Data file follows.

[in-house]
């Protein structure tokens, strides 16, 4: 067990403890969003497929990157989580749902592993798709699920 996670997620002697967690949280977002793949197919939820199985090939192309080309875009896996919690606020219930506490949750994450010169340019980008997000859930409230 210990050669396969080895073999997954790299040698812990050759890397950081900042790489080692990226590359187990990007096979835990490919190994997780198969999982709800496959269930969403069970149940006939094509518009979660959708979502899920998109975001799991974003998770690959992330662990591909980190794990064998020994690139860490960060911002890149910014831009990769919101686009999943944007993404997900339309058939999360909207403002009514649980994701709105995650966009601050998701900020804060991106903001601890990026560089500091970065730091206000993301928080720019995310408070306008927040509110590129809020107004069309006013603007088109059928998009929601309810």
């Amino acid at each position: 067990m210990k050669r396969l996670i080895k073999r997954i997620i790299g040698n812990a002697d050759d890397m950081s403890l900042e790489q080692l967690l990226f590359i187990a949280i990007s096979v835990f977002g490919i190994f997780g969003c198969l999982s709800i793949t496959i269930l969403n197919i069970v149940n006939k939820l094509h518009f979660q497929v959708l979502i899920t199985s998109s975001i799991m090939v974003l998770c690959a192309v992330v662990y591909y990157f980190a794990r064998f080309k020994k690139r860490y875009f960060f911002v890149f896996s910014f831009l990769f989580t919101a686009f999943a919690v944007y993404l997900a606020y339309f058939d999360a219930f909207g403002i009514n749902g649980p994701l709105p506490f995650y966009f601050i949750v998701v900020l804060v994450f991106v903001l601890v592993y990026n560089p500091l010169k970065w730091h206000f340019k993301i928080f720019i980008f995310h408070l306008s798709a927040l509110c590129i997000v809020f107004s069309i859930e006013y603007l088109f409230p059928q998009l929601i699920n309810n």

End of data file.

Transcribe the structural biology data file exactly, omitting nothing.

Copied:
[in-house]
């Protein structure tokens, strides 16, 4: 067990403890969003497929990157989580749902592993798709699920 996670997620002697967690949280977002793949197919939820199985090939192309080309875009896996919690606020219930506490949750994450010169340019980008997000859930409230 210990050669396969080895073999997954790299040698812990050759890397950081900042790489080692990226590359187990990007096979835990490919190994997780198969999982709800496959269930969403069970149940006939094509518009979660959708979502899920998109975001799991974003998770690959992330662990591909980190794990064998020994690139860490960060911002890149910014831009990769919101686009999943944007993404997900339309058939999360909207403002009514649980994701709105995650966009601050998701900020804060991106903001601890990026560089500091970065730091206000993301928080720019995310408070306008927040509110590129809020107004069309006013603007088109059928998009929601309810």
């Amino acid at each position: 067990m210990k050669r396969l996670i080895k073999r997954i997620i790299g040698n812990a002697d050759d890397m950081s403890l900042e790489q080692l967690l990226f590359i187990a949280i990007s096979v835990f977002g490919i190994f997780g969003c198969l999982s709800i793949t496959i269930l969403n197919i069970v149940n006939k939820l094509h518009f979660q497929v959708l979502i899920t199985s998109s975001i799991m090939v974003l998770c690959a192309v992330v662990y591909y990157f980190a794990r064998f080309k020994k690139r860490y875009f960060f911002v890149f896996s910014f831009l990769f989580t919101a686009f999943a919690v944007y993404l997900a606020y339309f058939d999360a219930f909207g403002i009514n749902g649980p994701l709105p506490f995650y966009f601050i949750v998701v900020l804060v994450f991106v903001l601890v592993y990026n560089p500091l010169k970065w730091h206000f340019k993301i928080f720019i980008f995310h408070l306008s798709a927040l509110c590129i997000v809020f107004s069309i859930e006013y603007l088109f409230p059928q998009l929601i699920n309810n």